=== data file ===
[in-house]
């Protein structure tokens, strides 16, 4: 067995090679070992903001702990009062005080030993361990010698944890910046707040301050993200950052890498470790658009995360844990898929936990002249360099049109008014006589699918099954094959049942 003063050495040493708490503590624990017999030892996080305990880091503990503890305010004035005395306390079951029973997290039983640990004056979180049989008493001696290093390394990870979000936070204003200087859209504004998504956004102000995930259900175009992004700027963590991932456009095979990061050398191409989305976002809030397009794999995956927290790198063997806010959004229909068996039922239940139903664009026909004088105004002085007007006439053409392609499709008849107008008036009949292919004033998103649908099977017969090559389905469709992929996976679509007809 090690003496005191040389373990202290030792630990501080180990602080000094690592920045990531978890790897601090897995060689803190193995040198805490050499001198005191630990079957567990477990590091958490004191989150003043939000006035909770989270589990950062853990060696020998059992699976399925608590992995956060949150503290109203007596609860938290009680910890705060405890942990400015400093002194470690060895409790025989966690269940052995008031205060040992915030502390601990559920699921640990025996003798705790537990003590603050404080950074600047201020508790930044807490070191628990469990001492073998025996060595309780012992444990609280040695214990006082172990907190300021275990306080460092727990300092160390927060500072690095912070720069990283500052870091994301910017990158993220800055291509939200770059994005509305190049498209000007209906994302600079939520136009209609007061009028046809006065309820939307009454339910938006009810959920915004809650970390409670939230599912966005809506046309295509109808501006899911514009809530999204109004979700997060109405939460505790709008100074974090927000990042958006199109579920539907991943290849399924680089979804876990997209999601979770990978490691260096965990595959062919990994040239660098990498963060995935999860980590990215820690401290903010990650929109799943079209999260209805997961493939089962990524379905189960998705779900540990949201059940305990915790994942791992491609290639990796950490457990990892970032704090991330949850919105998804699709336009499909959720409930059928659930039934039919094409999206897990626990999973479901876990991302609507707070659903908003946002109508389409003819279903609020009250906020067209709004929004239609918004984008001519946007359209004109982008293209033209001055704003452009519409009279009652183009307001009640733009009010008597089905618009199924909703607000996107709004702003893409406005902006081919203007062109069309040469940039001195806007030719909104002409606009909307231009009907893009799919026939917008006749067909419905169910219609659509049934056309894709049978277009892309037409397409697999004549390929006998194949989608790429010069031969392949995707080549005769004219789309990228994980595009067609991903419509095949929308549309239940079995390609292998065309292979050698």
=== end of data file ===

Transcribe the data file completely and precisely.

[in-house]
């Protein structure tokens, strides 16, 4: 067995090679070992903001702990009062005080030993361990010698944890910046707040301050993200950052890498470790658009995360844990898929936990002249360099049109008014006589699918099954094959049942 003063050495040493708490503590624990017999030892996080305990880091503990503890305010004035005395306390079951029973997290039983640990004056979180049989008493001696290093390394990870979000936070204003200087859209504004998504956004102000995930259900175009992004700027963590991932456009095979990061050398191409989305976002809030397009794999995956927290790198063997806010959004229909068996039922239940139903664009026909004088105004002085007007006439053409392609499709008849107008008036009949292919004033998103649908099977017969090559389905469709992929996976679509007809 090690003496005191040389373990202290030792630990501080180990602080000094690592920045990531978890790897601090897995060689803190193995040198805490050499001198005191630990079957567990477990590091958490004191989150003043939000006035909770989270589990950062853990060696020998059992699976399925608590992995956060949150503290109203007596609860938290009680910890705060405890942990400015400093002194470690060895409790025989966690269940052995008031205060040992915030502390601990559920699921640990025996003798705790537990003590603050404080950074600047201020508790930044807490070191628990469990001492073998025996060595309780012992444990609280040695214990006082172990907190300021275990306080460092727990300092160390927060500072690095912070720069990283500052870091994301910017990158993220800055291509939200770059994005509305190049498209000007209906994302600079939520136009209609007061009028046809006065309820939307009454339910938006009810959920915004809650970390409670939230599912966005809506046309295509109808501006899911514009809530999204109004979700997060109405939460505790709008100074974090927000990042958006199109579920539907991943290849399924680089979804876990997209999601979770990978490691260096965990595959062919990994040239660098990498963060995935999860980590990215820690401290903010990650929109799943079209999260209805997961493939089962990524379905189960998705779900540990949201059940305990915790994942791992491609290639990796950490457990990892970032704090991330949850919105998804699709336009499909959720409930059928659930039934039919094409999206897990626990999973479901876990991302609507707070659903908003946002109508389409003819279903609020009250906020067209709004929004239609918004984008001519946007359209004109982008293209033209001055704003452009519409009279009652183009307001009640733009009010008597089905618009199924909703607000996107709004702003893409406005902006081919203007062109069309040469940039001195806007030719909104002409606009909307231009009907893009799919026939917008006749067909419905169910219609659509049934056309894709049978277009892309037409397409697999004549390929006998194949989608790429010069031969392949995707080549005769004219789309990228994980595009067609991903419509095949929308549309239940079995390609292998065309292979050698």